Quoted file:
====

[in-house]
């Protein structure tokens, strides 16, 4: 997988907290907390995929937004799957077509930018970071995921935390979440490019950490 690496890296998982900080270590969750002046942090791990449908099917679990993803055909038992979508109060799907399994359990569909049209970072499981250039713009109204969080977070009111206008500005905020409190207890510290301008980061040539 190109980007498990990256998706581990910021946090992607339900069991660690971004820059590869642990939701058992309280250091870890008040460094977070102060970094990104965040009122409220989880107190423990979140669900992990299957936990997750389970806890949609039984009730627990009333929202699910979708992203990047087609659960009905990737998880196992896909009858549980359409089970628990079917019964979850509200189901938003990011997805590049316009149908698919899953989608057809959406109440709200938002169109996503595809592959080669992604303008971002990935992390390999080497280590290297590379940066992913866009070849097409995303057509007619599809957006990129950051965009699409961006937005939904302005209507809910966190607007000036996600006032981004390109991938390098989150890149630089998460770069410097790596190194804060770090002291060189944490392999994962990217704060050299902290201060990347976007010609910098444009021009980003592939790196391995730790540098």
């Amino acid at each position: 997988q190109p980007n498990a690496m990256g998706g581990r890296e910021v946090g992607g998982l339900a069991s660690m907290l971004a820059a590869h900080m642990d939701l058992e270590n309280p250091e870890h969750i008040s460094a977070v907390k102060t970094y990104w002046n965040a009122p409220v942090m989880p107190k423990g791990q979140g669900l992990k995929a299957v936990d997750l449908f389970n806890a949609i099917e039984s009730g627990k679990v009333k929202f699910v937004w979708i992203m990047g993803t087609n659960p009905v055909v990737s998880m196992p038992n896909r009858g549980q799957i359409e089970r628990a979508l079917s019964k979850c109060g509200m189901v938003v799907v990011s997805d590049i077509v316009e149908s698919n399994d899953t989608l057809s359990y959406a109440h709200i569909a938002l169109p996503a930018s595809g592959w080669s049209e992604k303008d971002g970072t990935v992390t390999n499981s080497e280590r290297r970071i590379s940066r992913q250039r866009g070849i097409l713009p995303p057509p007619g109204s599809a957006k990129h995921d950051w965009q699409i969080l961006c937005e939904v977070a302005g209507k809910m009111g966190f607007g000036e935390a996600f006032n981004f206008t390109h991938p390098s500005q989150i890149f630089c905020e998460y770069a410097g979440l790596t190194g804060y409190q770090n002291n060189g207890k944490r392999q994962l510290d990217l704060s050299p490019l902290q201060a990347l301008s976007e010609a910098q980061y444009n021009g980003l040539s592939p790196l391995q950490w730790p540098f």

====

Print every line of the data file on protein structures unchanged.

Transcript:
[in-house]
């Protein structure tokens, strides 16, 4: 997988907290907390995929937004799957077509930018970071995921935390979440490019950490 690496890296998982900080270590969750002046942090791990449908099917679990993803055909038992979508109060799907399994359990569909049209970072499981250039713009109204969080977070009111206008500005905020409190207890510290301008980061040539 190109980007498990990256998706581990910021946090992607339900069991660690971004820059590869642990939701058992309280250091870890008040460094977070102060970094990104965040009122409220989880107190423990979140669900992990299957936990997750389970806890949609039984009730627990009333929202699910979708992203990047087609659960009905990737998880196992896909009858549980359409089970628990079917019964979850509200189901938003990011997805590049316009149908698919899953989608057809959406109440709200938002169109996503595809592959080669992604303008971002990935992390390999080497280590290297590379940066992913866009070849097409995303057509007619599809957006990129950051965009699409961006937005939904302005209507809910966190607007000036996600006032981004390109991938390098989150890149630089998460770069410097790596190194804060770090002291060189944490392999994962990217704060050299902290201060990347976007010609910098444009021009980003592939790196391995730790540098």
């Amino acid at each position: 997988q190109p980007n498990a690496m990256g998706g581990r890296e910021v946090g992607g998982l339900a069991s660690m907290l971004a820059a590869h900080m642990d939701l058992e270590n309280p250091e870890h969750i008040s460094a977070v907390k102060t970094y990104w002046n965040a009122p409220v942090m989880p107190k423990g791990q979140g669900l992990k995929a299957v936990d997750l449908f389970n806890a949609i099917e039984s009730g627990k679990v009333k929202f699910v937004w979708i992203m990047g993803t087609n659960p009905v055909v990737s998880m196992p038992n896909r009858g549980q799957i359409e089970r628990a979508l079917s019964k979850c109060g509200m189901v938003v799907v990011s997805d590049i077509v316009e149908s698919n399994d899953t989608l057809s359990y959406a109440h709200i569909a938002l169109p996503a930018s595809g592959w080669s049209e992604k303008d971002g970072t990935v992390t390999n499981s080497e280590r290297r970071i590379s940066r992913q250039r866009g070849i097409l713009p995303p057509p007619g109204s599809a957006k990129h995921d950051w965009q699409i969080l961006c937005e939904v977070a302005g209507k809910m009111g966190f607007g000036e935390a996600f006032n981004f206008t390109h991938p390098s500005q989150i890149f630089c905020e998460y770069a410097g979440l790596t190194g804060y409190q770090n002291n060189g207890k944490r392999q994962l510290d990217l704060s050299p490019l902290q201060a990347l301008s976007e010609a910098q980061y444009n021009g980003l040539s592939p790196l391995q950490w730790p540098f």